Wednesday, January 26, 2005

Social Security Reform

In the upcoming days, I plan to address several of the issues Republicans - who have the power to set the agenda - are planning to bring before the country these next two years. They include simplifying the tax code, tort and malpractice reform, the creation of health care savings accounts, and others. Today, though, I'm dealing with Social Security/Medicare, since it's the hot-button issue out there.

Republicans are telling us Social Security is about to go down the tubes. Democrats tell us that everything's hunky-dory, so why bother? Of course, we sentient beings realize that neither side is being forthcoming with us. Social Security is in trouble, but it's not immediate trouble. In fact, if medical costs remain inflated, Medicare is likely to go bust before Social Security.

So let's look at the Republicans' plan. They want to divert payroll tax funds into private accounts, essentially setting up a mandatory retirement fund. This will create a $2 trillion cost over the first decade - but alleviating what supporters say will be a $11.2 trillion cost down the road (according to Cato, anyway).

It seems to me, though, that this is a fairly absurd plan. It is a dishonest attempt to gut the Social Security system. If you have it in for Social Security, as Republicans seem to, you should have the courage to eliminate the payroll tax and do away with the whole system. As it is, Republicans have come up with something that doesn't make a whole lot of sense to me. Who's going to manage these accounts, anyway? If we're going to manage them ourselves, why not just give us a payroll tax cut and let us do what we want with the money we get? And what sense would it make to have the government manage them? Couldn't the government just start investing money anyway without all this hullaballoo about "starting private accounts"?

(Of course, because of our deficit, that would lead to the somewhat amusing situation of our government issuing bonds to get money to invest. I wonder what would happen if the government invested in its own bonds - would everything disappear in a puff of logic, as Douglas Adams would say?)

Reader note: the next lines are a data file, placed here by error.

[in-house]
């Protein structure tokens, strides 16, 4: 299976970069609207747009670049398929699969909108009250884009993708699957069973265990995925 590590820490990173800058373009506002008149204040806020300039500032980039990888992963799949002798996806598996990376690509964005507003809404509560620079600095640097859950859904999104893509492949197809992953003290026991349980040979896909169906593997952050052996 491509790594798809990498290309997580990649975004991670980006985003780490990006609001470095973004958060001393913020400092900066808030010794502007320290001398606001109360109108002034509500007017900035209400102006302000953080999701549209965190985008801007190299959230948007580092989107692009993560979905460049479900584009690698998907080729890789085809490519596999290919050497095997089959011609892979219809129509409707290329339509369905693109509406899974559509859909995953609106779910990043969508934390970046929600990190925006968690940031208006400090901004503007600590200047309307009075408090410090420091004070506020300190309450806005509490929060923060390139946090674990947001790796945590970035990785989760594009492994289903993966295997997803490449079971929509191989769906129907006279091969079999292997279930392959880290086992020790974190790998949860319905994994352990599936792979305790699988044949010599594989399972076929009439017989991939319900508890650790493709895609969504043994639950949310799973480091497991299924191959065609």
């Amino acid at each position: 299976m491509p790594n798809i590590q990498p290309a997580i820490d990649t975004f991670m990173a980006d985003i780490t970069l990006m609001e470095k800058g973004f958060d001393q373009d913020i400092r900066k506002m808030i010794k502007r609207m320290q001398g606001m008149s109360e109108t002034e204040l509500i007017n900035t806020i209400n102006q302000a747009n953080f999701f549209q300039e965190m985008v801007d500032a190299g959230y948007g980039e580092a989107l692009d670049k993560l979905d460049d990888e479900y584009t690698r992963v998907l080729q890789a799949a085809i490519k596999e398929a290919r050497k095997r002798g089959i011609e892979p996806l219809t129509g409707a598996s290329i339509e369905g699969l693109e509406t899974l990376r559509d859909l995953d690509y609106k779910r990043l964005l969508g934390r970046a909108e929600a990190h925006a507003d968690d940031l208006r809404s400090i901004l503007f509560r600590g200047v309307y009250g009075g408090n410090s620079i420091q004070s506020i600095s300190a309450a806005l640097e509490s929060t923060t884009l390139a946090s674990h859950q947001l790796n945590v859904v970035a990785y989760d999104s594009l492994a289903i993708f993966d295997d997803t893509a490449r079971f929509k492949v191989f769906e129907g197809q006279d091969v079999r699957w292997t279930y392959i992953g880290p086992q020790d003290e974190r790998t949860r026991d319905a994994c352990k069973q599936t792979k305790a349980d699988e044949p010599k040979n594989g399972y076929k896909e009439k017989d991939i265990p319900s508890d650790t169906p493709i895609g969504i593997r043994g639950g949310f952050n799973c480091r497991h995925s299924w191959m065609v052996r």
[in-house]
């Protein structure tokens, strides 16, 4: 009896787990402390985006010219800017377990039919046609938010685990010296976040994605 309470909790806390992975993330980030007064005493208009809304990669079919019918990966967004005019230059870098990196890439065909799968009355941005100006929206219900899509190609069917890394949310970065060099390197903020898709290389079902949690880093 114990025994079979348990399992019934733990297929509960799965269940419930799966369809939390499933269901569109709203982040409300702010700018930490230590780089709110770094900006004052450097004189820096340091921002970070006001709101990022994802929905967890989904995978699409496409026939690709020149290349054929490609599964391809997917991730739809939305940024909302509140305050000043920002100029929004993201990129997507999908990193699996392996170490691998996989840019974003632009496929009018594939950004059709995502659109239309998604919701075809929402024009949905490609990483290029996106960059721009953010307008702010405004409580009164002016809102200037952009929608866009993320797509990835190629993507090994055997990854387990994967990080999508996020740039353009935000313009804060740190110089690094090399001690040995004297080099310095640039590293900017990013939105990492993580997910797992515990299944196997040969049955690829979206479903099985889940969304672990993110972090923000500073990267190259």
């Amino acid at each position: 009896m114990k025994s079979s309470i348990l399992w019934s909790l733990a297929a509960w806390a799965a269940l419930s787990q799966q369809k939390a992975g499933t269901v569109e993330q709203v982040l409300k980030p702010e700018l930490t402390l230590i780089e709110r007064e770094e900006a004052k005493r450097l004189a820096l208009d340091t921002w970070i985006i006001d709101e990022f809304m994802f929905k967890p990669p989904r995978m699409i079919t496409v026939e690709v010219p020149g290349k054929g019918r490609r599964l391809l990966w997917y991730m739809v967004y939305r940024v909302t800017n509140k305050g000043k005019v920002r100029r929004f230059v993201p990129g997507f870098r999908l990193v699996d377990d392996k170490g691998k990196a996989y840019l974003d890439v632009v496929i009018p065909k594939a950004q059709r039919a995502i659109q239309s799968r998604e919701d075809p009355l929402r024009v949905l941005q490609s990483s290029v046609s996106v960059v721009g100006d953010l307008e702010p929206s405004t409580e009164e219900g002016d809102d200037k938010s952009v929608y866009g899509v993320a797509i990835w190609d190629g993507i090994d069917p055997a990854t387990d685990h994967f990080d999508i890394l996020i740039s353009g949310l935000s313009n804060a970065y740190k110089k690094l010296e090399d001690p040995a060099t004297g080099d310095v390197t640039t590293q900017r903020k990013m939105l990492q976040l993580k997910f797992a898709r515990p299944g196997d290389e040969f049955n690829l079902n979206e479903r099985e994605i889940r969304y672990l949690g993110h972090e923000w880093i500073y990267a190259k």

It seems to me there are solutions that allow us to save Social Security without destroying it. My favorite idea is reorganizing the ridiculously regressive payroll tax, thus making the system fairer and raising the money to save the system. Right now, Social Security is an upward redistribution scheme - taking money from the working class and giving it to the richest segment of the population. Another possibility is to cut benefits to the financially independent elderly, making Social Security a need-based program.

Anyway, that's my take on it. More ideas as they come to me.


Anonymous said...

I don't get the republican plan either.

Personally I'm in favor obliterating the system entirely. And if you're concerned about this solution's impact on the people dependant on the system now, Harry Browne had proposed a solution to alleviate those concerns.

As far as i'm concerned, any republican or democrat proposal for "reform" will simply mean more money sucked out of us that could have been used to secure our own retirements. Like you said, they are not forthcoming of the actual goings on of the social security system and never will be (remember when they tried to give the impression the money put in was in a "lockbox"). I'd much rather the system get blown up, even if it means screwing retirees now, because if it isn't, then our generation is the one getting screwed instead.

- Miguel

Mike said...

The thing people don't seem to realize is that when Social Security began, it was never designed to be a permanent institution. But yes, the payroll tax does need just a bit of tweaking. The need-based solution also seems to make sense, but the trouble there is entitlement. Those who least have need of Social Security payments are also generally those who put the most in, and they feel (not without reason) that they deserve them in return.

I say we listen to Tom Brokaw. If the generation currently receiving the bulk of Social Security really is "the greatest generation", then let's just end it now and they can suck it up. (I'm mostly kidding.)